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Critical Context

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Last Updated on May 5, 2015, by eNotes Editorial. Word Count: 197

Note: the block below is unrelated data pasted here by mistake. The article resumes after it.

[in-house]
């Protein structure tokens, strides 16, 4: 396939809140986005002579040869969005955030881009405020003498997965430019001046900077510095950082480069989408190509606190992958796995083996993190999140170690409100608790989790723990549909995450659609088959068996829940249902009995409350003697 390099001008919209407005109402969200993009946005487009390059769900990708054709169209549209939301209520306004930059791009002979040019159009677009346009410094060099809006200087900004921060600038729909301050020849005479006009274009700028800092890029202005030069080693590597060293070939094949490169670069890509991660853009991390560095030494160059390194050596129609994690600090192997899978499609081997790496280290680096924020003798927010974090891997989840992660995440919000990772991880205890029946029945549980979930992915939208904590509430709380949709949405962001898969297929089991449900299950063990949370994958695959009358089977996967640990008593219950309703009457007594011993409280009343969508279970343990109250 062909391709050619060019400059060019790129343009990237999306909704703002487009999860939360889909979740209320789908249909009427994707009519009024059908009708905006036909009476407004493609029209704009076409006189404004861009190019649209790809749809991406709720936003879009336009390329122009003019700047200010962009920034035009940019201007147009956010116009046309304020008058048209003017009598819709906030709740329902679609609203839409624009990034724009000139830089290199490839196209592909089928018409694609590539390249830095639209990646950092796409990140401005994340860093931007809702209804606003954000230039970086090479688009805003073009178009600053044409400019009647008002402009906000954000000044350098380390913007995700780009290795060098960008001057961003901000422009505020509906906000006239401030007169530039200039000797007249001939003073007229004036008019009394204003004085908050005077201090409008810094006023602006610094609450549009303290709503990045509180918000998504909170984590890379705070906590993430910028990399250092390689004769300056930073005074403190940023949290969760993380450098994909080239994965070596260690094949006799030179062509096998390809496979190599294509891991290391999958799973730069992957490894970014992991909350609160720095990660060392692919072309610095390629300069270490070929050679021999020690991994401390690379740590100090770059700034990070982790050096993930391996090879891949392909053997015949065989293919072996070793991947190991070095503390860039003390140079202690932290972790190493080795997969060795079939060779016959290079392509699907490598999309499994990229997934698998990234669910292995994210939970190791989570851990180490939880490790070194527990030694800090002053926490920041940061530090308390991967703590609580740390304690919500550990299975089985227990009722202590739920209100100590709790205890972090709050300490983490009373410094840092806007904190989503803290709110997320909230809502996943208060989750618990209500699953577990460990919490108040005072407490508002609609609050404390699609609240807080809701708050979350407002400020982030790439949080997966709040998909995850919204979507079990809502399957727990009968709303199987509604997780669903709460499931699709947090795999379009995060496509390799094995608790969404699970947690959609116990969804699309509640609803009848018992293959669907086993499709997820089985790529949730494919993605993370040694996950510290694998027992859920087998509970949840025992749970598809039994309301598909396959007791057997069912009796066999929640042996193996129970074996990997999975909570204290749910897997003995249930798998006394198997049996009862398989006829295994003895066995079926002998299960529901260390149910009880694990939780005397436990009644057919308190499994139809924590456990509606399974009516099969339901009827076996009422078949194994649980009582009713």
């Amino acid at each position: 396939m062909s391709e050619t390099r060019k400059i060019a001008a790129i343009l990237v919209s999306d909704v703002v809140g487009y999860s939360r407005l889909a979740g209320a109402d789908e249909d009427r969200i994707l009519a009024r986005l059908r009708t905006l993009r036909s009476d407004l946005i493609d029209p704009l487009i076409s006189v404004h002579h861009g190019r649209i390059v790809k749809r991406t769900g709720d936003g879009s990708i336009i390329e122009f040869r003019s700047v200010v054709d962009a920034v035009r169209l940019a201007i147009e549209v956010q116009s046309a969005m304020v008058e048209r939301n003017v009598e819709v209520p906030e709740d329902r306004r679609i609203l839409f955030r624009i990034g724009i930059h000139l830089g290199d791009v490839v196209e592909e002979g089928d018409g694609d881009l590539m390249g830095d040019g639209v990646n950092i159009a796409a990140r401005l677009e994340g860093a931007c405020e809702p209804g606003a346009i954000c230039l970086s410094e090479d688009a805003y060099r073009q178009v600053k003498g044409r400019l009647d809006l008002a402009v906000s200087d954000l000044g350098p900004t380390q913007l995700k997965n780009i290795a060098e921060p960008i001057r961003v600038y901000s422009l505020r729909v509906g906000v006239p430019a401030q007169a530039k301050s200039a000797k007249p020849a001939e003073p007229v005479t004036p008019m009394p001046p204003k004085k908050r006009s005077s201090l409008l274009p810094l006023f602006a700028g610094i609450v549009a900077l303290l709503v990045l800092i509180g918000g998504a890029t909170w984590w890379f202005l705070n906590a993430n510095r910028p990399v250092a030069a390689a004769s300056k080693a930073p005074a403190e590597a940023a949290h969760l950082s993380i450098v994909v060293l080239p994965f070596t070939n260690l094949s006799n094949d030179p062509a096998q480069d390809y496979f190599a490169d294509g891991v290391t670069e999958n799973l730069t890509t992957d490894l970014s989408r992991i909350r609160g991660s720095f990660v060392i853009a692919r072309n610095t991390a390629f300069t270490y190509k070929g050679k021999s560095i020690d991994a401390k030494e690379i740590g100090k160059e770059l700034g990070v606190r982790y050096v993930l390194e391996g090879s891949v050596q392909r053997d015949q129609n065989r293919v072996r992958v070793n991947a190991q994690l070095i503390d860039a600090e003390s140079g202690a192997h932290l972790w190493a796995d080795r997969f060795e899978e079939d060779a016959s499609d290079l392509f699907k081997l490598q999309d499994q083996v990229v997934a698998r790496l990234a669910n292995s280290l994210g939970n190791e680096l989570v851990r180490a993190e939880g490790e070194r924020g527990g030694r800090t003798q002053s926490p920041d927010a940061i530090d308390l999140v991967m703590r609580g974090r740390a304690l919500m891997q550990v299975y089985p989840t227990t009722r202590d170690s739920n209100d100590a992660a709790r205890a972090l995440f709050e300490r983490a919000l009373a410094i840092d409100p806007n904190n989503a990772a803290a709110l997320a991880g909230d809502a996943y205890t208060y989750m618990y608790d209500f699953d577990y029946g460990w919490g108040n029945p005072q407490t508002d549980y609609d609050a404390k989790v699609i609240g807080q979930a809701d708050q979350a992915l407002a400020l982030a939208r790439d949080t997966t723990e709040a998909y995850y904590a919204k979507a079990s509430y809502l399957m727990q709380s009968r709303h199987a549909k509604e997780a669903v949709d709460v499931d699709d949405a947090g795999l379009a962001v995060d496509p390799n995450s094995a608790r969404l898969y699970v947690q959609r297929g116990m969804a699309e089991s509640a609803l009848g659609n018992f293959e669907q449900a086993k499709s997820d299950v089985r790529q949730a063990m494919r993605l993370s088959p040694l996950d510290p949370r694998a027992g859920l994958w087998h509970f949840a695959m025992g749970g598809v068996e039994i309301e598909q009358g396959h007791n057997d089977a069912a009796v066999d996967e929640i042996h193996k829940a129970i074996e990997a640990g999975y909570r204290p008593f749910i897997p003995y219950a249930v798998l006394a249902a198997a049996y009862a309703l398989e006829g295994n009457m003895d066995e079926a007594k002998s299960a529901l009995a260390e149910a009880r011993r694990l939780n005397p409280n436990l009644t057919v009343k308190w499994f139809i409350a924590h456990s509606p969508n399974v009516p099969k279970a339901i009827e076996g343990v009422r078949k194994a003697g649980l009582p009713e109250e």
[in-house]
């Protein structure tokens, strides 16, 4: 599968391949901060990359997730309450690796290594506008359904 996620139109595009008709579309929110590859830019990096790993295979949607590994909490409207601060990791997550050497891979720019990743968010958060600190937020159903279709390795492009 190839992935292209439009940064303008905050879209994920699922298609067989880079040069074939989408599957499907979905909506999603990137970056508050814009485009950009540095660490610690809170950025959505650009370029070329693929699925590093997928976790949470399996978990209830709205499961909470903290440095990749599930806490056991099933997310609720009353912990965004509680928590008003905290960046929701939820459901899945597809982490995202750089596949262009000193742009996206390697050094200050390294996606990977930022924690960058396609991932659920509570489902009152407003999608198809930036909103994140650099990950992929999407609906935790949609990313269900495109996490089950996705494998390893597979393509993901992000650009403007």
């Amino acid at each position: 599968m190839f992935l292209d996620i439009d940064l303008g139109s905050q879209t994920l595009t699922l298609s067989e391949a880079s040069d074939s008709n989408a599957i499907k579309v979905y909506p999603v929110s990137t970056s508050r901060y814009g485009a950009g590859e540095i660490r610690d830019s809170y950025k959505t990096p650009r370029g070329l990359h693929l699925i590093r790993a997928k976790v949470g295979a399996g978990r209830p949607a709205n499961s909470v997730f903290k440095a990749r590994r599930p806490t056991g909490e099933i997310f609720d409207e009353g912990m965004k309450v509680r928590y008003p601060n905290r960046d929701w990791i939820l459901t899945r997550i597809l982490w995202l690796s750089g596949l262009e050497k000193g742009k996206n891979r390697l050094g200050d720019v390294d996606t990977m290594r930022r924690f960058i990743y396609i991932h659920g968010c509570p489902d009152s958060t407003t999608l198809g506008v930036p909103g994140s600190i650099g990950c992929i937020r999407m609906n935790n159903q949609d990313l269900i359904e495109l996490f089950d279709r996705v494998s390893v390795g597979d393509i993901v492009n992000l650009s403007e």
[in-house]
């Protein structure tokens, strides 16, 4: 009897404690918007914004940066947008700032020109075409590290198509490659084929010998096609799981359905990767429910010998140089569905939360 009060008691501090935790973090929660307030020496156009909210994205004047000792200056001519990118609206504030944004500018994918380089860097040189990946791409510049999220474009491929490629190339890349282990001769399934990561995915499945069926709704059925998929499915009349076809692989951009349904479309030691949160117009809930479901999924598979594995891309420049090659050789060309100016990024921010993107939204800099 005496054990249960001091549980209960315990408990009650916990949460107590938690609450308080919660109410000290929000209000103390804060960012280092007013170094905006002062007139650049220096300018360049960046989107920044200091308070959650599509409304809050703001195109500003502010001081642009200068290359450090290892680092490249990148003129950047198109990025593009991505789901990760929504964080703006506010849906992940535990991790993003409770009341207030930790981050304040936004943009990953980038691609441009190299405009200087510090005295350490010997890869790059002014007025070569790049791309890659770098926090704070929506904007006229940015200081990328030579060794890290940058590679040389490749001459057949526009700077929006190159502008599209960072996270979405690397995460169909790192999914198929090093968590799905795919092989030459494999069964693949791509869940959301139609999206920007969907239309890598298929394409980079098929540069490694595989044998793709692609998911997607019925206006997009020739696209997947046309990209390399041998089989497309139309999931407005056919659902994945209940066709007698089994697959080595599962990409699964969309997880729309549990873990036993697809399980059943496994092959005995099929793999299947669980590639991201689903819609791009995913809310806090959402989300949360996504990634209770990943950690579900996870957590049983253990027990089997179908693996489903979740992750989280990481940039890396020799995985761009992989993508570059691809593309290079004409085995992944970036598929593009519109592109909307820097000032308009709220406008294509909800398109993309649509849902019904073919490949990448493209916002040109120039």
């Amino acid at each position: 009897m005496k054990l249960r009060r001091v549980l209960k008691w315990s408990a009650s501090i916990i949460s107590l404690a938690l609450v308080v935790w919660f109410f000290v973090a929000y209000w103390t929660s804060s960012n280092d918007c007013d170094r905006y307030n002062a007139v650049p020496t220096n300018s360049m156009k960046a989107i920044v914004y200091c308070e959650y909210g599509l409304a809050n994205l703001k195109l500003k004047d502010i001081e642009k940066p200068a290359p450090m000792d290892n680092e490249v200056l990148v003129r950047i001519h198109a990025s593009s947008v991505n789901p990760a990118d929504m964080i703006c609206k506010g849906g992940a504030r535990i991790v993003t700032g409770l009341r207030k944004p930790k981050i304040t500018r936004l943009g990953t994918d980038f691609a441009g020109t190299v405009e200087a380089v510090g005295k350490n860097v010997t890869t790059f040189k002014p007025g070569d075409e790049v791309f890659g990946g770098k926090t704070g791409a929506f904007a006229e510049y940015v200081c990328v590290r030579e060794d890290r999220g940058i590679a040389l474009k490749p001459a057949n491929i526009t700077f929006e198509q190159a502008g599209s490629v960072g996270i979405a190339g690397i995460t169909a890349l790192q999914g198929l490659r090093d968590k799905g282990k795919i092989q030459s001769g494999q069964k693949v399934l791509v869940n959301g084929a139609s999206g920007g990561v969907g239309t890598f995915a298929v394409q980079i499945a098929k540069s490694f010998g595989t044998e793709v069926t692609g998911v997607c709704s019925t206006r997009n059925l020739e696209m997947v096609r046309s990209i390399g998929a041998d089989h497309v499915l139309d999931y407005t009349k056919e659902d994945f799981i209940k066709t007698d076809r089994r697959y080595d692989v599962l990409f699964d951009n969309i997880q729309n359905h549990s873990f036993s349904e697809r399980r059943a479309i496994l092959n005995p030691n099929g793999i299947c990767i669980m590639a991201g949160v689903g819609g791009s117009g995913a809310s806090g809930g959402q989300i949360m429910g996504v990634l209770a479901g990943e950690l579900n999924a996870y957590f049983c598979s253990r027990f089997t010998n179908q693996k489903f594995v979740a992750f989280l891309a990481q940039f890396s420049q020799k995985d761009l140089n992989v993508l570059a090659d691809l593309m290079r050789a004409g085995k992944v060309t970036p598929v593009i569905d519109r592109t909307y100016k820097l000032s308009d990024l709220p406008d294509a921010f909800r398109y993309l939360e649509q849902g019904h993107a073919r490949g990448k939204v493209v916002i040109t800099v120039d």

Simenon’s first novel was published in 1922; the Maigret series was begun in 1931. Thus The Man Who Watched the Trains Go By is an early novel, but it is not apprentice work; Simenon was a full-time writer of pulp fiction during the 1920’s and had already published more than fifty novels under various names and written nineteen of the Inspector Maigret stories before writing The Man Who Watched the Trains Go By. The novel lacks the sophistication of some of Simenon’s later narratives in that it is linear and uncomplicated and contains only one character of any depth. Nevertheless, its unobtrusive neatness of line, its realism, its particularity, and its grimness are characteristic of later and better-known works. The psychological, not the factual, emphasis which marks Inspector Maigret is evident even in those novels in which he does not appear. Perhaps Simenon may be compared to Arthur Conan Doyle, who also created a fictional detective so fascinating that he overshadowed his creator’s other works. Maigret aside, Simenon is a vastly prolific craftsman who can make comprehensible the apparently bizarre psyche with conviction and economy. He is a novelist whose success has paradoxically overshadowed his achievement.

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